You are here
More young men on Sando streets - broken marriages, relationships to blame
The upward surge in divorces and breakdown of common-law relationships are being blamed for the increase in the number of homeless people inhabiting the streets of San Fernando.
And, even more alarming are the ages of the men who are homeless and being forced to find comfort on the streets because of their circumstances.
According to Trevor Brathwaite, manager of Court Shamrock, a huge percentage of his intake of homeless people come from homes where marriages have ended.
“Young men from broken marriages, men whose wives have told them to leave their home account for a large percentage of street dwellers,” Brathwaite told the T&T Guardian.
Court Shamrock is a San Fernando home which provides refuge for displaced and homeless men. The centre was started in October 1999 and was an initiative of the San Fernando City Corporation.
Brathwaite said over the past few years the age of displaced and homeless people had been decreasing among men between the ages of 20 and 21.
“This is a trend which we have noticed, the number of homeless persons are getting younger and younger,” he said.
He said it was only in December that nine divorced men were living at Court Shamrock and, before this, young people were flooding the streets and flocking to the centre seeking shelter.Brathwaite said the young men are seeking temporary reprieve while at the same time trying to grapple with what is taking place in their lives.
However, while Social Development Minister Glenn Ramadharsingh recently unveiled a multi-million-dollar plan to deal with the homeless and displaced around the country, including Port-of-Spain and San Fernando, Brathwaite admitted their success has been hampered by lack of proper resources.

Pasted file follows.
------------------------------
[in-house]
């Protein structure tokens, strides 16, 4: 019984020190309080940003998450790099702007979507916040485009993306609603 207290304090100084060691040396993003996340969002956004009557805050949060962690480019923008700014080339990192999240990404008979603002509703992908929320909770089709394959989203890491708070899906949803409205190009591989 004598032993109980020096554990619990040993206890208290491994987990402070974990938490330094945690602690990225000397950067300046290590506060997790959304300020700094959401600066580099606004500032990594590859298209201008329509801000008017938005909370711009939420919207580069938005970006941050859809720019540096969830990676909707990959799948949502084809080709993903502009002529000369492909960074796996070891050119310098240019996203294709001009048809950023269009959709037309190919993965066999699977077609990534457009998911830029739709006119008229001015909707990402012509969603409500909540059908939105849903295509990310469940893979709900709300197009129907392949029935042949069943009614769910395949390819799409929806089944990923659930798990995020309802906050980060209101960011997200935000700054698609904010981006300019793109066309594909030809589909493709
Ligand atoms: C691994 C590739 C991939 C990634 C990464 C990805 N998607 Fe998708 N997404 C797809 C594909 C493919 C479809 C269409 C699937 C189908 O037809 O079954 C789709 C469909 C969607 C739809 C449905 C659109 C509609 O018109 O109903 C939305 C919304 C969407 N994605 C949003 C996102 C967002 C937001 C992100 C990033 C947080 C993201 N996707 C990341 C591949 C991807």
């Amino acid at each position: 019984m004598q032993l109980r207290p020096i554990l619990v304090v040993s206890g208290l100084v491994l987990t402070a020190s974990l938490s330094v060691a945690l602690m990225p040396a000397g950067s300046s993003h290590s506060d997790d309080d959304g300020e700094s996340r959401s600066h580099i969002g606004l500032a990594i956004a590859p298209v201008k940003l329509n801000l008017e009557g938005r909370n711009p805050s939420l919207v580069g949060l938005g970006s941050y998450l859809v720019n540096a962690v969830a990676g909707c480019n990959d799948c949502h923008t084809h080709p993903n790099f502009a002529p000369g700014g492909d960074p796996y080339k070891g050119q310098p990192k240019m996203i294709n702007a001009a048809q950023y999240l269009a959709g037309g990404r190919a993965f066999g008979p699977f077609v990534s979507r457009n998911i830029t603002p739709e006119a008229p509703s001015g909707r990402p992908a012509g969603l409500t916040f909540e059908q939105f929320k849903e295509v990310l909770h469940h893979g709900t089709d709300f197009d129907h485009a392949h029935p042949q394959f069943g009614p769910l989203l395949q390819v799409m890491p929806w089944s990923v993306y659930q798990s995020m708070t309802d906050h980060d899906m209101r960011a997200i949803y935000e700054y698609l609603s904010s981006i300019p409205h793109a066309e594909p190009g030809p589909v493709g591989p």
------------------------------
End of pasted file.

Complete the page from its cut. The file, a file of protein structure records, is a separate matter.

“The lone psychologist we have can only do so much. He works for us pro bono and has his hands full on a daily basis. One needs to keep in mind that these young men are not accustomed to being on the streets, so they will need assistance emotionally,” Brathwaite said.
Adding that other factors such as deportation, poverty, financial crisis, mental illness, drug addiction, fire disasters and elderly abuse have also contributed to the rise of homelessness in the southern city. Brathwaite said children wanting their parents to leave home and live elsewhere has also contributed to the increased numbers.
“We have a lot of elderly people who come to us because their children have evicted them from their own home and because the parents are elderly, they oblige,” he said.
During the Budget debate last year Ramadharsingh said Government would pend $16 million to rid the streets of Port-of-Spain and Chaguanas of homeless people.
The plan, the minister said, would run for a six-month period in the first instance.
San Fernando mayor Dr Navi Muradali has meanwhile said he has plans to launch an initiative called, “Help the City, Help the Homeless.” This campaign will be aimed at rehabilitating homeless people in the southern city.
The mayor said under this initiative, businesses in San Fernando will be asked to get their customers to make financial contributions, which will be given to shelters in San Fernando, like Court Shamrock, to help with the rehabilitation process.